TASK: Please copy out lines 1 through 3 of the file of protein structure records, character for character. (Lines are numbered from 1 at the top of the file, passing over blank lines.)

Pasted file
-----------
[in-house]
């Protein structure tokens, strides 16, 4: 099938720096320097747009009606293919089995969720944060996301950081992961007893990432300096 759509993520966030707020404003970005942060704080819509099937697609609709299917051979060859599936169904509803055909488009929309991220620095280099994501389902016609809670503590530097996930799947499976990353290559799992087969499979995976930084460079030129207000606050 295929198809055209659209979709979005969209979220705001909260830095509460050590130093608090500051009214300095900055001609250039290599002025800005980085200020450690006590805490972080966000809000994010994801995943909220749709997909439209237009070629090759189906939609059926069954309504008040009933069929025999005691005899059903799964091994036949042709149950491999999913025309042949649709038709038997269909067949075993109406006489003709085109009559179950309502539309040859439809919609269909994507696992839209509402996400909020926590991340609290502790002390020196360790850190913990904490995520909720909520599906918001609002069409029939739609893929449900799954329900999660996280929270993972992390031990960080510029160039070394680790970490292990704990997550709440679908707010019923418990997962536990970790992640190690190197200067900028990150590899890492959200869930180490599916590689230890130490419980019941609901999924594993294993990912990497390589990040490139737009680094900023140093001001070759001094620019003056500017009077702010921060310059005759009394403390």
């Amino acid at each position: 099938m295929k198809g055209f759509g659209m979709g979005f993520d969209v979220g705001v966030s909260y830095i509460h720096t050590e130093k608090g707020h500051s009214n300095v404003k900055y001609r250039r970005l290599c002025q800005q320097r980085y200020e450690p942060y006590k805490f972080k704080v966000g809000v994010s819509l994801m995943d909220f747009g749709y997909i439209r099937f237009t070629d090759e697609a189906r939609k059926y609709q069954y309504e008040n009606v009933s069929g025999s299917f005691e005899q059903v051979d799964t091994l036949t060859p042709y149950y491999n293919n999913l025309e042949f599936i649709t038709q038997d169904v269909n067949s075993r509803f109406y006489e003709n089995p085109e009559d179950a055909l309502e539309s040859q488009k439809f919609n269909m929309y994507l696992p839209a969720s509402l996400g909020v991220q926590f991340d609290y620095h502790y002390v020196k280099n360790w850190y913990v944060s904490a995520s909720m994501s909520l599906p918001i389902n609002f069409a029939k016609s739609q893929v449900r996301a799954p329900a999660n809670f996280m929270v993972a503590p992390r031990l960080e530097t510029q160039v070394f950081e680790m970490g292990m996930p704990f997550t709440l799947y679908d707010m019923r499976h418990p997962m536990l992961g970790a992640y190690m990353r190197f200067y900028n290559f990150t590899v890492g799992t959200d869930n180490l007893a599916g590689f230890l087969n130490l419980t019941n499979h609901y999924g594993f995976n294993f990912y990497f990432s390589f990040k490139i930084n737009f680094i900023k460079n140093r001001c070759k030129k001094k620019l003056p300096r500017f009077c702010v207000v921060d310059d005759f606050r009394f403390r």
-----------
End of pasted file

[in-house]
């Protein structure tokens, strides 16, 4: 099938720096320097747009009606293919089995969720944060996301950081992961007893990432300096 759509993520966030707020404003970005942060704080819509099937697609609709299917051979060859599936169904509803055909488009929309991220620095280099994501389902016609809670503590530097996930799947499976990353290559799992087969499979995976930084460079030129207000606050 295929198809055209659209979709979005969209979220705001909260830095509460050590130093608090500051009214300095900055001609250039290599002025800005980085200020450690006590805490972080966000809000994010994801995943909220749709997909439209237009070629090759189906939609059926069954309504008040009933069929025999005691005899059903799964091994036949042709149950491999999913025309042949649709038709038997269909067949075993109406006489003709085109009559179950309502539309040859439809919609269909994507696992839209509402996400909020926590991340609290502790002390020196360790850190913990904490995520909720909520599906918001609002069409029939739609893929449900799954329900999660996280929270993972992390031990960080510029160039070394680790970490292990704990997550709440679908707010019923418990997962536990970790992640190690190197200067900028990150590899890492959200869930180490599916590689230890130490419980019941609901999924594993294993990912990497390589990040490139737009680094900023140093001001070759001094620019003056500017009077702010921060310059005759009394403390």
């Amino acid at each position: 099938m295929k198809g055209f759509g659209m979709g979005f993520d969209v979220g705001v966030s909260y830095i509460h720096t050590e130093k608090g707020h500051s009214n300095v404003k900055y001609r250039r970005l290599c002025q800005q320097r980085y200020e450690p942060y006590k805490f972080k704080v966000g809000v994010s819509l994801m995943d909220f747009g749709y997909i439209r099937f237009t070629d090759e697609a189906r939609k059926y609709q069954y309504e008040n009606v009933s069929g025999s299917f005691e005899q059903v051979d799964t091994l036949t060859p042709y149950y491999n293919n999913l025309e042949f599936i649709t038709q038997d169904v269909n067949s075993r509803f109406y006489e003709n089995p085109e009559d179950a055909l309502e539309s040859q488009k439809f919609n269909m929309y994507l696992p839209a969720s509402l996400g909020v991220q926590f991340d609290y620095h502790y002390v020196k280099n360790w850190y913990v944060s904490a995520s909720m994501s909520l599906p918001i389902n609002f069409a029939k016609s739609q893929v449900r996301a799954p329900a999660n809670f996280m929270v993972a503590p992390r031990l960080e530097t510029q160039v070394f950081e680790m970490g292990m996930p704990f997550t709440l799947y679908d707010m019923r499976h418990p997962m536990l992961g970790a992640y190690m990353r190197f200067y900028n290559f990150t590899v890492g799992t959200d869930n180490l007893a599916g590689f230890l087969n130490l419980t019941n499979h609901y999924g594993f995976n294993f990912y990497f990432s390589f990040k490139i930084n737009f680094i900023k460079n140093r001001c070759k030129k001094k620019l003056p300096r500017f009077c702010v207000v921060d310059d005759f606050r009394f403390r």